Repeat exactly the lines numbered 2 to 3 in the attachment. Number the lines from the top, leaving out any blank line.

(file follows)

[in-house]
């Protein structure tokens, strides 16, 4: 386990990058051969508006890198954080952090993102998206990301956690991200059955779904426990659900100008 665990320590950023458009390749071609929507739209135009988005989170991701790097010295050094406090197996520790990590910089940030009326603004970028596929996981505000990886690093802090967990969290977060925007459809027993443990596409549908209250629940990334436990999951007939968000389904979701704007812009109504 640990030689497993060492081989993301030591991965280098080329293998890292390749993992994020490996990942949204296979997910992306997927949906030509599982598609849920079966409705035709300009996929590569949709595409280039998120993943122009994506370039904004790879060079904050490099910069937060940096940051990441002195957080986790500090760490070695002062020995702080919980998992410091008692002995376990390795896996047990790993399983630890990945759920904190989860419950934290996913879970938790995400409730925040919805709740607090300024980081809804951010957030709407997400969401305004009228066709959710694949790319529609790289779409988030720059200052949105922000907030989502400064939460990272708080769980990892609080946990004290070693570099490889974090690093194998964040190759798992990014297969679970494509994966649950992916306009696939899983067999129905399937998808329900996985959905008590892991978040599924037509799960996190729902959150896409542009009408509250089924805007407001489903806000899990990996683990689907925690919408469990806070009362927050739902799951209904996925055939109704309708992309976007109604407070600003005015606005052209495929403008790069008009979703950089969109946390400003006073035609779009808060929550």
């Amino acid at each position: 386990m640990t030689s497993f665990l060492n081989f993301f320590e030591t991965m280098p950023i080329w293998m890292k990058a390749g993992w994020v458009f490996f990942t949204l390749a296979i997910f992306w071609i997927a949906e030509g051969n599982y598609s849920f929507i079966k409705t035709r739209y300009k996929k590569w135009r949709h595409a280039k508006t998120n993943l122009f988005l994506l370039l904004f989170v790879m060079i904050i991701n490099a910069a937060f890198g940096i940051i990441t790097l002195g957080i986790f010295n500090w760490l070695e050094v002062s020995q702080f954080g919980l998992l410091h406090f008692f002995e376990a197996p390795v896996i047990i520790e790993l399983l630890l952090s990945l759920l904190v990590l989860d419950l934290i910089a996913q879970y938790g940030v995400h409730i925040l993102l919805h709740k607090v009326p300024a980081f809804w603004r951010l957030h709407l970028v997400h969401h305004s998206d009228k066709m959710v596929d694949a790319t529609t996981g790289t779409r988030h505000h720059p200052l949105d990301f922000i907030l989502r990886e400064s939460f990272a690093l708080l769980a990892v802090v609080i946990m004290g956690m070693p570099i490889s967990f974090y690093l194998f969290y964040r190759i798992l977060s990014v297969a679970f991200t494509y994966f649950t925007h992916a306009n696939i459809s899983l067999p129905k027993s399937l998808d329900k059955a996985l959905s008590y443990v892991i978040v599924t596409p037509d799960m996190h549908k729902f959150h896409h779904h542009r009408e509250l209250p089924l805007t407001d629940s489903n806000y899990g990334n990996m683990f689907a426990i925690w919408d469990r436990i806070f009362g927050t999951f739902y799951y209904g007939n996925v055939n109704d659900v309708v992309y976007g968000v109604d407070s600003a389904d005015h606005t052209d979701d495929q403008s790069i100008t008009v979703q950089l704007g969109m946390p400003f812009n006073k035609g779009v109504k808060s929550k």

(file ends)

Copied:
């Protein structure tokens, strides 16, 4: 386990990058051969508006890198954080952090993102998206990301956690991200059955779904426990659900100008 665990320590950023458009390749071609929507739209135009988005989170991701790097010295050094406090197996520790990590910089940030009326603004970028596929996981505000990886690093802090967990969290977060925007459809027993443990596409549908209250629940990334436990999951007939968000389904979701704007812009109504 640990030689497993060492081989993301030591991965280098080329293998890292390749993992994020490996990942949204296979997910992306997927949906030509599982598609849920079966409705035709300009996929590569949709595409280039998120993943122009994506370039904004790879060079904050490099910069937060940096940051990441002195957080986790500090760490070695002062020995702080919980998992410091008692002995376990390795896996047990790993399983630890990945759920904190989860419950934290996913879970938790995400409730925040919805709740607090300024980081809804951010957030709407997400969401305004009228066709959710694949790319529609790289779409988030720059200052949105922000907030989502400064939460990272708080769980990892609080946990004290070693570099490889974090690093194998964040190759798992990014297969679970494509994966649950992916306009696939899983067999129905399937998808329900996985959905008590892991978040599924037509799960996190729902959150896409542009009408509250089924805007407001489903806000899990990996683990689907925690919408469990806070009362927050739902799951209904996925055939109704309708992309976007109604407070600003005015606005052209495929403008790069008009979703950089969109946390400003006073035609779009808060929550």
């Amino acid at each position: 386990m640990t030689s497993f665990l060492n081989f993301f320590e030591t991965m280098p950023i080329w293998m890292k990058a390749g993992w994020v458009f490996f990942t949204l390749a296979i997910f992306w071609i997927a949906e030509g051969n599982y598609s849920f929507i079966k409705t035709r739209y300009k996929k590569w135009r949709h595409a280039k508006t998120n993943l122009f988005l994506l370039l904004f989170v790879m060079i904050i991701n490099a910069a937060f890198g940096i940051i990441t790097l002195g957080i986790f010295n500090w760490l070695e050094v002062s020995q702080f954080g919980l998992l410091h406090f008692f002995e376990a197996p390795v896996i047990i520790e790993l399983l630890l952090s990945l759920l904190v990590l989860d419950l934290i910089a996913q879970y938790g940030v995400h409730i925040l993102l919805h709740k607090v009326p300024a980081f809804w603004r951010l957030h709407l970028v997400h969401h305004s998206d009228k066709m959710v596929d694949a790319t529609t996981g790289t779409r988030h505000h720059p200052l949105d990301f922000i907030l989502r990886e400064s939460f990272a690093l708080l769980a990892v802090v609080i946990m004290g956690m070693p570099i490889s967990f974090y690093l194998f969290y964040r190759i798992l977060s990014v297969a679970f991200t494509y994966f649950t925007h992916a306009n696939i459809s899983l067999p129905k027993s399937l998808d329900k059955a996985l959905s008590y443990v892991i978040v599924t596409p037509d799960m996190h549908k729902f959150h896409h779904h542009r009408e509250l209250p089924l805007t407001d629940s489903n806000y899990g990334n990996m683990f689907a426990i925690w919408d469990r436990i806070f009362g927050t999951f739902y799951y209904g007939n996925v055939n109704d659900v309708v992309y976007g968000v109604d407070s600003a389904d005015h606005t052209d979701d495929q403008s790069i100008t008009v979703q950089l704007g969109m946390p400003f812009n006073k035609g779009v109504k808060s929550k």